So, based on this, I started building the circuit on the breadboard, using a 100 uH inductor and a combined capacitance of 200 pF by using 330 pF and 680 pF capacitors. And, according to the equation and the simulation, the circuit should oscillate at 1 MHz. But for the life of me, I just could not get it to work. That’s when I realized that the inductor was just way too large for the frequency we were running at. To make it work in real life, we should use a smaller inductor the higher the frequency that we use. And since I didn’t want to wait another couple of weeks to release this video, I decided that I should make my own inductor. You can follow along too, the process is easier than you may think. I used this 24 AWG enameled copper wire. For 1 MHz, I decided to aim roughly for 10 uH. So, we can use the general inductance formula to calculate for how many turns we need to get 10 uH. The equation is L = N^2uA/l. L is the inductance in henries, u is the permeability of the core, N is the number of turns, A is the area of the coil, and l is the length of the coil in meters. For u, we can use 1.256 * 10^-6 for an air core. Since coils are usually circular, we can use the equation pi * radius^2 for our area. We already know our target inductance. For length, we can use a bit of algebra manipulation to make the calculations easier. My wire is 0.3 mm in diameter, and if we assume that our turns are roughly exactly next to each other, then we can say that the length of the coil is the number of turns multiplied by the wire’s diameter. Coincidentally, I found that the battery from the old radio actually was a good size for the coil, and I measured it to be 16.5 mm. So, plugging in everything, and estimating about 30 turns, I found that we would get about 10 uH.
So, I got started. I wound a few turns of the wire tightly around the battery, and then taped it on. I then wound the rest of the 30 turns and taped it together. After a bit of hot glue on the outside, I was able to remove the coil from the battery and take off the tape. Now, I don’t have an inductance meter currently, so I just decided to jump straight into testing. And after selecting the capacitors to be both 4.7nF, the circuit worked. And by some miracle, the output frequency was basically exactly one megahertz. I was lucky with this one, so you may have to play around with the individual values of the capacitors to get the frequency you need. Anyways, I decided to modify the circuit to the common-base colpitts oscillator. The circuit works in the same fashion, the components are just rearranged so that there is better stability. And that marks the end of the carrier frequency generation, we can now move into modulating our audio signal into it like described earlier.
Since the oscillator is sensitive to external stimulus, I fed the output into a simple emitter follower. Now we can modulate it without worrying about loading the oscillator. Remember from earlier when I said that the amplitude of the output wave is based on the audio signal? Well, we can actually enhance our emitter follower to achieve that purpose. Basically, we want to reduce the supply voltage of the emitter when the audio signal is at its valley, and increase the supply voltage when the audio signal is at its peak. And there are two ways to do that: the first is to modify the actual voltage source, which is a bit tricky. The other is to raise it from ground. And to do that, we can place a PNP transistor in between the ground and the emitter resistor. And this will modify the virtual supply voltage of the emitter follower. And running my function generator shows us that the output signal is actually successfully modulated. I attached an antenna to test it, and we can actually hear our sine wave on that little radio from earlier.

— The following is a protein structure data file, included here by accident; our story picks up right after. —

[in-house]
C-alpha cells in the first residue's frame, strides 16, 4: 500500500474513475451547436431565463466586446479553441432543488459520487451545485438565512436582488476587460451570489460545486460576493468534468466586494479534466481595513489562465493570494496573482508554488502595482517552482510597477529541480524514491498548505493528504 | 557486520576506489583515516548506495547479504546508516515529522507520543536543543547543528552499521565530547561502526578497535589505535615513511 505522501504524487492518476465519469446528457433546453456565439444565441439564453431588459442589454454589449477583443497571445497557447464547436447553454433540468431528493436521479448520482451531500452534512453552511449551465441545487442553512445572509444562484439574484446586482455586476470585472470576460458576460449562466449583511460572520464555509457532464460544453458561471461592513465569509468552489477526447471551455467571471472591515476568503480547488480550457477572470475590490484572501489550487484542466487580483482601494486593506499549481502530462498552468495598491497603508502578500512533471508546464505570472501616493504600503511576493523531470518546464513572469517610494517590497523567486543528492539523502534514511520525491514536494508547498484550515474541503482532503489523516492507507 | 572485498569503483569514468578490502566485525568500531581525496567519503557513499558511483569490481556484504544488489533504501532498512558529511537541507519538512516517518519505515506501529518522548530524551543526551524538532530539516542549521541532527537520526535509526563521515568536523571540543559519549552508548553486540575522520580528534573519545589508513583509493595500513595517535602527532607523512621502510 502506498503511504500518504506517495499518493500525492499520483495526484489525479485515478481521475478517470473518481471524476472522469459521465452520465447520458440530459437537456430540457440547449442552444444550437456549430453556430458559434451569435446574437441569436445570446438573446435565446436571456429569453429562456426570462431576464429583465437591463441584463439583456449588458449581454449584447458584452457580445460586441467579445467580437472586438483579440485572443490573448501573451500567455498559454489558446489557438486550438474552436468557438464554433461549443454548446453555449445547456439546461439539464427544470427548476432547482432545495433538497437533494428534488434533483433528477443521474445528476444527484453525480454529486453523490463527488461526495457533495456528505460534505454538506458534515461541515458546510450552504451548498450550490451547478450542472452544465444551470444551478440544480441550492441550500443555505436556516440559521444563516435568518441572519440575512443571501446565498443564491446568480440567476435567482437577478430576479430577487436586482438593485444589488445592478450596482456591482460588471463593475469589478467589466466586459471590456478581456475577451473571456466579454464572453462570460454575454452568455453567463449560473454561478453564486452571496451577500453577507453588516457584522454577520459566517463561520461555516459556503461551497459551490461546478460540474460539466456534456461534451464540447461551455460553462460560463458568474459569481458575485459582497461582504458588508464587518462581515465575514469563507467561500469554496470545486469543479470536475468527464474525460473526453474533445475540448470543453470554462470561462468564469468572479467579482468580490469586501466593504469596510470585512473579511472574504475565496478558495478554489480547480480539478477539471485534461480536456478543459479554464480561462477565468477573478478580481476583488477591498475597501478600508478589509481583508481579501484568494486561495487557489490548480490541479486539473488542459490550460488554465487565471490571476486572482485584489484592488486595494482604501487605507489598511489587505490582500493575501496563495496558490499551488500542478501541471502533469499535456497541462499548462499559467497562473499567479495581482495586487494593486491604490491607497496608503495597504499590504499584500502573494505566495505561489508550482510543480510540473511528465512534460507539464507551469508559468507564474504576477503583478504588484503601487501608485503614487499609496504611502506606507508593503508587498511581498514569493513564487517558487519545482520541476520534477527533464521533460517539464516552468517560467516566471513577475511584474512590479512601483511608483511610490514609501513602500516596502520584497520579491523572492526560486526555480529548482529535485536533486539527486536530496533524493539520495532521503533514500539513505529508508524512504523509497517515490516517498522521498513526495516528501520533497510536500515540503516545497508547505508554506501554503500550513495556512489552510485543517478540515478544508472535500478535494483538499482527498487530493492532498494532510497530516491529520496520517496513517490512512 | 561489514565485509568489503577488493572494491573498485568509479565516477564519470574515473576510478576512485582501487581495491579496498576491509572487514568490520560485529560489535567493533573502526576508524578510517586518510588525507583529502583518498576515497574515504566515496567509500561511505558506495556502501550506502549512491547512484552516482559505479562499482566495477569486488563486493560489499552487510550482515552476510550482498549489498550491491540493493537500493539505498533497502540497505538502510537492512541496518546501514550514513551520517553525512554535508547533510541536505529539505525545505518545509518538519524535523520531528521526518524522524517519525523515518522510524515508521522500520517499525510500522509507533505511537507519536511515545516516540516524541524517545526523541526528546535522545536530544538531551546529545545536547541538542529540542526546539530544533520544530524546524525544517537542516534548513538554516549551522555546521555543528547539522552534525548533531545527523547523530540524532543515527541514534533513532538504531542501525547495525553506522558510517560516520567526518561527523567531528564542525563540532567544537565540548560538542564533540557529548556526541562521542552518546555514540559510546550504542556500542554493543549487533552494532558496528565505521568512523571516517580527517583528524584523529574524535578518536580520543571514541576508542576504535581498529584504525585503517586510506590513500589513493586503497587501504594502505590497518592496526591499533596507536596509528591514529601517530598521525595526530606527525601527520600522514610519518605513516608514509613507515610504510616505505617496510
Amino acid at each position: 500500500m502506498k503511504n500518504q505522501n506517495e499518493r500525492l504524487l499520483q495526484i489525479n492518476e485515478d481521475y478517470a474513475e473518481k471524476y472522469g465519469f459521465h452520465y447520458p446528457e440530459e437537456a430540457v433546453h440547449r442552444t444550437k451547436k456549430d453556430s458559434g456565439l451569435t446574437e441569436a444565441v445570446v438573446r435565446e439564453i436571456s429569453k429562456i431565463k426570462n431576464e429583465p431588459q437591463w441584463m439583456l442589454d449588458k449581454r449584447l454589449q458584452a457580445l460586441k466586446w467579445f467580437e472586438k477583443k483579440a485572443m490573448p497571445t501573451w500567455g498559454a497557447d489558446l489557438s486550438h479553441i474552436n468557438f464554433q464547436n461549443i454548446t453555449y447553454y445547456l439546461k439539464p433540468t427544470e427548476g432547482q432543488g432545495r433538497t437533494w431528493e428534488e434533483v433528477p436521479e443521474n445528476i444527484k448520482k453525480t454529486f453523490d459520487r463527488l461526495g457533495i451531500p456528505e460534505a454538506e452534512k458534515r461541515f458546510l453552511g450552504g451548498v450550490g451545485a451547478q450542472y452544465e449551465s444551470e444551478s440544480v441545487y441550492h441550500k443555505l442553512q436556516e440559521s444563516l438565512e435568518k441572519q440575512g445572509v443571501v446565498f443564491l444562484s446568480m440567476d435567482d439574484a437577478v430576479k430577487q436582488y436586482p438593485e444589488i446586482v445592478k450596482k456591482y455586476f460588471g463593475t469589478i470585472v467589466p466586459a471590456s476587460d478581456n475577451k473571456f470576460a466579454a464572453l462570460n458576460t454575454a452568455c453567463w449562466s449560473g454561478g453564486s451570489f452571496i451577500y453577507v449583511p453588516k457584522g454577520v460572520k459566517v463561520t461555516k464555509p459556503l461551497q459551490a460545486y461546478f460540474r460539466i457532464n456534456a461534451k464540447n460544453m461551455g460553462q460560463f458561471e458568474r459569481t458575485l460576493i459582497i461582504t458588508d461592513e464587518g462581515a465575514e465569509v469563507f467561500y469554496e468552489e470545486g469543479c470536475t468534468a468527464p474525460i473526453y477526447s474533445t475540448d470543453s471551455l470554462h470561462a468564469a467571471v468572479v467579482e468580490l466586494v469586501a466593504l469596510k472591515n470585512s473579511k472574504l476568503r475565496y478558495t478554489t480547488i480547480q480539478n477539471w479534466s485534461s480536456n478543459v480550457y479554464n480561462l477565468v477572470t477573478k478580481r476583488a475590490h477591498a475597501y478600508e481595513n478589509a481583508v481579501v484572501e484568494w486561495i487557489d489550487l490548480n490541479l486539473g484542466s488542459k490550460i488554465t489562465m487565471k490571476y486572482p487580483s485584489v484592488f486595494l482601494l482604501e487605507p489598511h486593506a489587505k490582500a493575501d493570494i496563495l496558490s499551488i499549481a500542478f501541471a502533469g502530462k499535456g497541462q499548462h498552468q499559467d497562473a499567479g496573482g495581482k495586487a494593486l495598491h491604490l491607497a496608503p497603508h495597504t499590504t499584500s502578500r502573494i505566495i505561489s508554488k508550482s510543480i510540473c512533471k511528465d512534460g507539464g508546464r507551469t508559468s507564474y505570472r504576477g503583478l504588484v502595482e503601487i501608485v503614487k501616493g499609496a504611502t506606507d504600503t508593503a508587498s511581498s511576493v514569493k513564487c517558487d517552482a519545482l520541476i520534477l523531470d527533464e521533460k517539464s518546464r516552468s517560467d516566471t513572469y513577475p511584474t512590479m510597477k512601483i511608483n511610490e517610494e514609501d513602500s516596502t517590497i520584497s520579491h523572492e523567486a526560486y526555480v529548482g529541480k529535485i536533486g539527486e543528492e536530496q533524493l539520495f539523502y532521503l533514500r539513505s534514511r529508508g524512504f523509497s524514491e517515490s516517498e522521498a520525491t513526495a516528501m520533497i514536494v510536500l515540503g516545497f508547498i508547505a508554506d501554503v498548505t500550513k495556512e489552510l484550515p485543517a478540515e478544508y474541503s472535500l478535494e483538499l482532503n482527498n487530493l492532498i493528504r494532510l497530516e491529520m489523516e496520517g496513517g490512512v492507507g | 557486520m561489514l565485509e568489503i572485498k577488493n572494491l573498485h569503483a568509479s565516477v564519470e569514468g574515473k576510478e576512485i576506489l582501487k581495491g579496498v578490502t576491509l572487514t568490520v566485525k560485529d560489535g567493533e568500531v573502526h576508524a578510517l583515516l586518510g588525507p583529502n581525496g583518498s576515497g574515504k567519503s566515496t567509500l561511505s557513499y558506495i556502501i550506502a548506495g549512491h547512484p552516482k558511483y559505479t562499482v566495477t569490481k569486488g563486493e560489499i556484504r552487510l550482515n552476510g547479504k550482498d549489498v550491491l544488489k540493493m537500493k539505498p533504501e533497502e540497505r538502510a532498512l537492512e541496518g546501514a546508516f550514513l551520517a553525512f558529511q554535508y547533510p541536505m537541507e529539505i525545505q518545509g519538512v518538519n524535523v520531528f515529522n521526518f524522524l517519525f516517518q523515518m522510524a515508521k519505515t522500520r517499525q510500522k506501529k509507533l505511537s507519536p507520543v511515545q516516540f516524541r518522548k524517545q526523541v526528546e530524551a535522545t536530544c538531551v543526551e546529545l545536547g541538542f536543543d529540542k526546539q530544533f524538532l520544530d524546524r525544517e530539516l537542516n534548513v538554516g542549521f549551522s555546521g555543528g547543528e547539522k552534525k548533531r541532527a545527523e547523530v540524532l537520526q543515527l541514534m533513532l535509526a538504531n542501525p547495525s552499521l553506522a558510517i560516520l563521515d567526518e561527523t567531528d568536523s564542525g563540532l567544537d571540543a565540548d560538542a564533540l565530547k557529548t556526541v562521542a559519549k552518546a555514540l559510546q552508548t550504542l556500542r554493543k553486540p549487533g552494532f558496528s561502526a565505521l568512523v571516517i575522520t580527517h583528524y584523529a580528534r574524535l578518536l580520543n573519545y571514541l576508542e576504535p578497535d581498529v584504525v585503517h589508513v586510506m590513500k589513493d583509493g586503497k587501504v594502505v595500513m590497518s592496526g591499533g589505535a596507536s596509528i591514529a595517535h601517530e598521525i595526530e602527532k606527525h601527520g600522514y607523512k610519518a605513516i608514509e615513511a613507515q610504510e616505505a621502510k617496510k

But a sine wave isn’t the most exciting thing, so I started working on making this compatable with a phone’s audio jack. Since the output voltage of an audio jack is usually something like 1 volt peak to peak, I needed to amplify its voltage before feeding it into the modulator. So I used an op-amp as an inverting amplifier here. I know, it breaks the otherwise completely discrete design, but this isn’t the important part. Anyways, with the circuit working, it was time to solder it and make it permanent. And after a few hours of soldering and debugging the radio works. Although its quality isn’t the greatest. It was at this point that I realize a tiny improvement that could be made. So I placed one 22k resistor before the modulator, and as you can clearly hear, it really improves the audio quality. And after soldering that, the project is actually complete this time. The transmitter only has a range of a couple of feet, and there is a lot of noise in the audio signal, not to mention the interference from neighboring radio stations. Here are a couple of audio samples. First is one of my videos… This is some music… Well, that’s to be expected from a low-power DIY AM transmitter. Further experimenting showed that flicking my light switches and turning on the desk fan actually interfered with the transmission. That’s why FM is preferred over AM these days, since AM is very susceptable to external noise.
Anyways, that’s it for this video. I hope you enjoyed it and learned something new. If you did, please consider subscribing so that you can see my other videos. Have a good one!